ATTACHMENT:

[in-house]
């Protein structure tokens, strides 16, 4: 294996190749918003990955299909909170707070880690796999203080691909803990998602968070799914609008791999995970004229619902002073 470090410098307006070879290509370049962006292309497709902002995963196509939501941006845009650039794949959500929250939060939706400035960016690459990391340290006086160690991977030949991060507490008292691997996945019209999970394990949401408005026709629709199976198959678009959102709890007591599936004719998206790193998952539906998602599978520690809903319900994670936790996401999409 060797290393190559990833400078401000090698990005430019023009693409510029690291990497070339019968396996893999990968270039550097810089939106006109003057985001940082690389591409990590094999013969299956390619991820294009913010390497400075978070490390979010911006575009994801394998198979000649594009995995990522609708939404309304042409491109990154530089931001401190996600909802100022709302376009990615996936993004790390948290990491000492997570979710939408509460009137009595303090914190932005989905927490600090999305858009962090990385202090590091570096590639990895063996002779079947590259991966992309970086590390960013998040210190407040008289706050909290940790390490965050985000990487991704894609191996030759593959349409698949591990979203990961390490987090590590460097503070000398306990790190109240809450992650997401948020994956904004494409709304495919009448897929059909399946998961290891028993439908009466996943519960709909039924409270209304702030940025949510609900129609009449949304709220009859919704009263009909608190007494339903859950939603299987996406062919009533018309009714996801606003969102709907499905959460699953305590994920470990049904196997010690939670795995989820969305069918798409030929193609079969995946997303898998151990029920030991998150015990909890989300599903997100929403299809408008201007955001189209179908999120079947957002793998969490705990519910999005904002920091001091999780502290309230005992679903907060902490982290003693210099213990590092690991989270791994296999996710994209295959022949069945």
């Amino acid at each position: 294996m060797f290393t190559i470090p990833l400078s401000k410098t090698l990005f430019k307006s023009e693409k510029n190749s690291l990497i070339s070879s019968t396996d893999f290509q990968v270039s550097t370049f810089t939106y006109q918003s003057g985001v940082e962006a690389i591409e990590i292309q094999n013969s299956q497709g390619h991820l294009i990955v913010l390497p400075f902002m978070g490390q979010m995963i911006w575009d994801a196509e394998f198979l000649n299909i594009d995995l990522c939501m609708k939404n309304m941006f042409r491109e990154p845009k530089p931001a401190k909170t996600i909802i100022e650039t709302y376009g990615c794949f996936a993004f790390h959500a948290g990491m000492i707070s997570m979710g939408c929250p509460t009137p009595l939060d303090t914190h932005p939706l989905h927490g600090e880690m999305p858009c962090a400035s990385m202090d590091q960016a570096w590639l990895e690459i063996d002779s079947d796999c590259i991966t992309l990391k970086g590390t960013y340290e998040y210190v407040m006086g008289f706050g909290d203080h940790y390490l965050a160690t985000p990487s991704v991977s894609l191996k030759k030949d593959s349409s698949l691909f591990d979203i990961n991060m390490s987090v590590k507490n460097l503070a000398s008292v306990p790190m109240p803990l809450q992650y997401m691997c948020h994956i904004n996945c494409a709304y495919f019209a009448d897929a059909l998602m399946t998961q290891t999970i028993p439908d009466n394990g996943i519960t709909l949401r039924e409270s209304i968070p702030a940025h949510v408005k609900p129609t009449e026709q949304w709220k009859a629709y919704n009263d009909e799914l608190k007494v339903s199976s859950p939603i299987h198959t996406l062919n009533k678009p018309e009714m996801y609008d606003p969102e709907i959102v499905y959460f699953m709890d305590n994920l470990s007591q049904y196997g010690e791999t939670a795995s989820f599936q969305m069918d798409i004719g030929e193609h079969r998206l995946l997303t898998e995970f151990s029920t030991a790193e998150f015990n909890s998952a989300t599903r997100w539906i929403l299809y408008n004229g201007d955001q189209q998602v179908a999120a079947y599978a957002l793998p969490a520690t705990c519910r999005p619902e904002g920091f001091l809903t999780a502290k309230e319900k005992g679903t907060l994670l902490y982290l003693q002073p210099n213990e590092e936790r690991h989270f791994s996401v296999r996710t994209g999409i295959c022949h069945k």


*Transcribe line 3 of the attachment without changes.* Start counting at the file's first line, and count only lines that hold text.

């Amino acid at each position: 294996m060797f290393t190559i470090p990833l400078s401000k410098t090698l990005f430019k307006s023009e693409k510029n190749s690291l990497i070339s070879s019968t396996d893999f290509q990968v270039s550097t370049f810089t939106y006109q918003s003057g985001v940082e962006a690389i591409e990590i292309q094999n013969s299956q497709g390619h991820l294009i990955v913010l390497p400075f902002m978070g490390q979010m995963i911006w575009d994801a196509e394998f198979l000649n299909i594009d995995l990522c939501m609708k939404n309304m941006f042409r491109e990154p845009k530089p931001a401190k909170t996600i909802i100022e650039t709302y376009g990615c794949f996936a993004f790390h959500a948290g990491m000492i707070s997570m979710g939408c929250p509460t009137p009595l939060d303090t914190h932005p939706l989905h927490g600090e880690m999305p858009c962090a400035s990385m202090d590091q960016a570096w590639l990895e690459i063996d002779s079947d796999c590259i991966t992309l990391k970086g590390t960013y340290e998040y210190v407040m006086g008289f706050g909290d203080h940790y390490l965050a160690t985000p990487s991704v991977s894609l191996k030759k030949d593959s349409s698949l691909f591990d979203i990961n991060m390490s987090v590590k507490n460097l503070a000398s008292v306990p790190m109240p803990l809450q992650y997401m691997c948020h994956i904004n996945c494409a709304y495919f019209a009448d897929a059909l998602m399946t998961q290891t999970i028993p439908d009466n394990g996943i519960t709909l949401r039924e409270s209304i968070p702030a940025h949510v408005k609900p129609t009449e026709q949304w709220k009859a629709y919704n009263d009909e799914l608190k007494v339903s199976s859950p939603i299987h198959t996406l062919n009533k678009p018309e009714m996801y609008d606003p969102e709907i959102v499905y959460f699953m709890d305590n994920l470990s007591q049904y196997g010690e791999t939670a795995s989820f599936q969305m069918d798409i004719g030929e193609h079969r998206l995946l997303t898998e995970f151990s029920t030991a790193e998150f015990n909890s998952a989300t599903r997100w539906i929403l299809y408008n004229g201007d955001q189209q998602v179908a999120a079947y599978a957002l793998p969490a520690t705990c519910r999005p619902e904002g920091f001091l809903t999780a502290k309230e319900k005992g679903t907060l994670l902490y982290l003693q002073p210099n213990e590092e936790r690991h989270f791994s996401v296999r996710t994209g999409i295959c022949h069945k």